These authors offer a well documented history of child mental health services over decades in the State of Virginia. It provides a tangled history of the interaction between politics and mental health leadership. Their clearly articulated insights will be of value to historians and to public health policy leaders.
Using data from states' and localities' efforts to develop comprehensive systems of care for children and families, this book enhances understanding of the dynamics of large-scale human service reform efforts. It describes how political, economic, social, cultural, and technological forces have shaped policy and practice, offer lessons learned from these ambitious reform initiatives, and provide guidance for those interested in improving care for vulnerable children and their families.
This book examines the long-term impact of reform legislation, employing a multi-modal approach to enrich understanding of this ambitious reform effort. Examples are provided to illustrate how CSA and other systems of care have impacted individual children and families as well as the interplay of local community dynamics and macro level policy and political processes. This book also offers the first-hand perspectives of individual consumers and families, child advocates, community based program providers, and local and state wide administrators and policymakers. By combining these multiple perspectives the authors provide a comprehensive perspective on the issues of child mental health services and related reform efforts.
As one of the co-authors of the original monograph that presented the vision for systems of care, I am delighted to see this comprehensive, thorough, and thoughtful presentation of the work done over a 20-year period in Virginia. As Bob Cohen and Allison Ventura point out, achieving system reform is a complex and challenging task and sustaining reforms beyond their initial stage is not only difficult but often overlooked. This book is very rare in that it looks at a reform over a 20 year period, and presents scholarly information as well as information from a variety of key informants. The information is primarily about the Virginia system of care reform, but also examines efforts in other states as well as local communities. The book should be of value both within the system of care world and the world of system change and reform more broadly, and the authors are to be congratulated for their enormous contribution.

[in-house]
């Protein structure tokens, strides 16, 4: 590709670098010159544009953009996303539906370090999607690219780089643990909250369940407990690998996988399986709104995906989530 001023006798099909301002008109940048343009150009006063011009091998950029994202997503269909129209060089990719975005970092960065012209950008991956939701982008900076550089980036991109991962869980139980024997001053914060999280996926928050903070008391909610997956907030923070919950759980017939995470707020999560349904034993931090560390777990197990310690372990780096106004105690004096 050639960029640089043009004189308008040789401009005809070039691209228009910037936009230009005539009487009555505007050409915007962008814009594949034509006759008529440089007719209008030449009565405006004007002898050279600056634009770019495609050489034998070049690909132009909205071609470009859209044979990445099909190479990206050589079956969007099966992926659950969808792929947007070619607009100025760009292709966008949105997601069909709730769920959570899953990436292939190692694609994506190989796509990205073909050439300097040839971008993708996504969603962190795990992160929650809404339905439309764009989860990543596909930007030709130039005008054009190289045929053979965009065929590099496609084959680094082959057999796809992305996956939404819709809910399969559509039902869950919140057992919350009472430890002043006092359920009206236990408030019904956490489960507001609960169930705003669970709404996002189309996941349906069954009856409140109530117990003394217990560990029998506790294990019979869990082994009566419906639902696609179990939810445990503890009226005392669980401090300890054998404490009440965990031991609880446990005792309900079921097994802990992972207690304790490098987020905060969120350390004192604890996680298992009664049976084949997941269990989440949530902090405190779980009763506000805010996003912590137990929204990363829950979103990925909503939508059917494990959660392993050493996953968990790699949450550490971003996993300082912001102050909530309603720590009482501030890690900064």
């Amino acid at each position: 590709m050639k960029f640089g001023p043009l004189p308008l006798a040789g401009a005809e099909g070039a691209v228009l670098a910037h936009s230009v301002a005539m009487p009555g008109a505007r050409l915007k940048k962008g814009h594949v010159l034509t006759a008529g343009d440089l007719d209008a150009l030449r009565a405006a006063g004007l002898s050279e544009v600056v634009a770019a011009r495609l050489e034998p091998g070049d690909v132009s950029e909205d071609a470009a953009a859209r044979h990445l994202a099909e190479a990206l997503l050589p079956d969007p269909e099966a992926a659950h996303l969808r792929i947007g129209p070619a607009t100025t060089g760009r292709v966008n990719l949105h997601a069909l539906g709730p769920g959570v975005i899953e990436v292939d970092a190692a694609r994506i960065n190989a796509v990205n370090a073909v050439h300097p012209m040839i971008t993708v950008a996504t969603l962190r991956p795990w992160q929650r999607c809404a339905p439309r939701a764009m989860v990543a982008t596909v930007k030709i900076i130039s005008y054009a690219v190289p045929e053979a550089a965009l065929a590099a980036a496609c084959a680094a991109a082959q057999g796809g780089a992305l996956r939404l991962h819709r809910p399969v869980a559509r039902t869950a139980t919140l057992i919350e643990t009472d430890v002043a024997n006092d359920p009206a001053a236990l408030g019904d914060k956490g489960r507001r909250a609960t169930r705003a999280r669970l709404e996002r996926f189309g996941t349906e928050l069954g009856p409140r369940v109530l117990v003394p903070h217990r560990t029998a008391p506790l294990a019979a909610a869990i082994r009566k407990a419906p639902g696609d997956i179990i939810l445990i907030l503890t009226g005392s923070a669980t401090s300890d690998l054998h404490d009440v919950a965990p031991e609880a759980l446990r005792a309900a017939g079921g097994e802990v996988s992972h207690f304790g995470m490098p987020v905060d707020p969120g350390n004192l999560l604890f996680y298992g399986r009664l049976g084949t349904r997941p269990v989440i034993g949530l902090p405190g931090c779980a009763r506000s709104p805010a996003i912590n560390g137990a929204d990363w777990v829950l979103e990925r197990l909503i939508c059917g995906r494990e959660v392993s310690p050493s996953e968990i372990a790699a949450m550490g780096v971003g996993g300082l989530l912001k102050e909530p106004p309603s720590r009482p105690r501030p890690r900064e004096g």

Whether you are a child serving professional, advocate, policy maker or family member, this work is a “must read” reference and guide. It honors the family and children’s voices struggling to secure the care that they need and explains how difficult transformation of practice and policy truly is. As a colleague of the authors, and administrator in children’s mental health system of care initiatives, I was impressed with the comprehensive approach to the detailed chronicling of the development of the Children’s Service system in Virginia. Their comparison with other States’ experiences with system of care from a political, developmental, structural and personal perspective illustrates creative approaches and identifies best practice strategies.
In the end, all systems come down to the one child that we all want to see succeed and have a safe and happy life. Drs. Cohen and Ventura expertly paint the canvas on what that life looks like and gives us a glimpse of the next portrait of children’s community mental health.
|Product dimensions:||5.90(w) x 8.90(h) x 1.00(d)|